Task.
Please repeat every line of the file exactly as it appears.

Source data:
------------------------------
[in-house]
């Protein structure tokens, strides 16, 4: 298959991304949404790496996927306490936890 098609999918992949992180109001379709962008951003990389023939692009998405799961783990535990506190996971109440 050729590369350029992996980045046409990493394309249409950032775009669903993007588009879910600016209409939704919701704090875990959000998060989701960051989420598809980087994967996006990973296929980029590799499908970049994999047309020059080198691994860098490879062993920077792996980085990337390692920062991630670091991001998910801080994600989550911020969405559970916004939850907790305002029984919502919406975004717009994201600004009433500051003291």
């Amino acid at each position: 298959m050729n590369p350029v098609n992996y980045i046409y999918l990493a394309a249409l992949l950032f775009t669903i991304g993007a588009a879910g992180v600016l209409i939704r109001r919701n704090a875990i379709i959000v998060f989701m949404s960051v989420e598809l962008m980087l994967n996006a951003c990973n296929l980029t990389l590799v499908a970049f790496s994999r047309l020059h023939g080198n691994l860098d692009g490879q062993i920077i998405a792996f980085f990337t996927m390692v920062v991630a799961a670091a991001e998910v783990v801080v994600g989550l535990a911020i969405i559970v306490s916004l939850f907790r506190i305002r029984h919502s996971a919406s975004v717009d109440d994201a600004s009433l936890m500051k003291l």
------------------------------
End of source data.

[in-house]
């Protein structure tokens, strides 16, 4: 298959991304949404790496996927306490936890 098609999918992949992180109001379709962008951003990389023939692009998405799961783990535990506190996971109440 050729590369350029992996980045046409990493394309249409950032775009669903993007588009879910600016209409939704919701704090875990959000998060989701960051989420598809980087994967996006990973296929980029590799499908970049994999047309020059080198691994860098490879062993920077792996980085990337390692920062991630670091991001998910801080994600989550911020969405559970916004939850907790305002029984919502919406975004717009994201600004009433500051003291």
């Amino acid at each position: 298959m050729n590369p350029v098609n992996y980045i046409y999918l990493a394309a249409l992949l950032f775009t669903i991304g993007a588009a879910g992180v600016l209409i939704r109001r919701n704090a875990i379709i959000v998060f989701m949404s960051v989420e598809l962008m980087l994967n996006a951003c990973n296929l980029t990389l590799v499908a970049f790496s994999r047309l020059h023939g080198n691994l860098d692009g490879q062993i920077i998405a792996f980085f990337t996927m390692v920062v991630a799961a670091a991001e998910v783990v801080v994600g989550l535990a911020i969405i559970v306490s916004l939850f907790r506190i305002r029984h919502s996971a919406s975004v717009d109440d994201a600004s009433l936890m500051k003291l």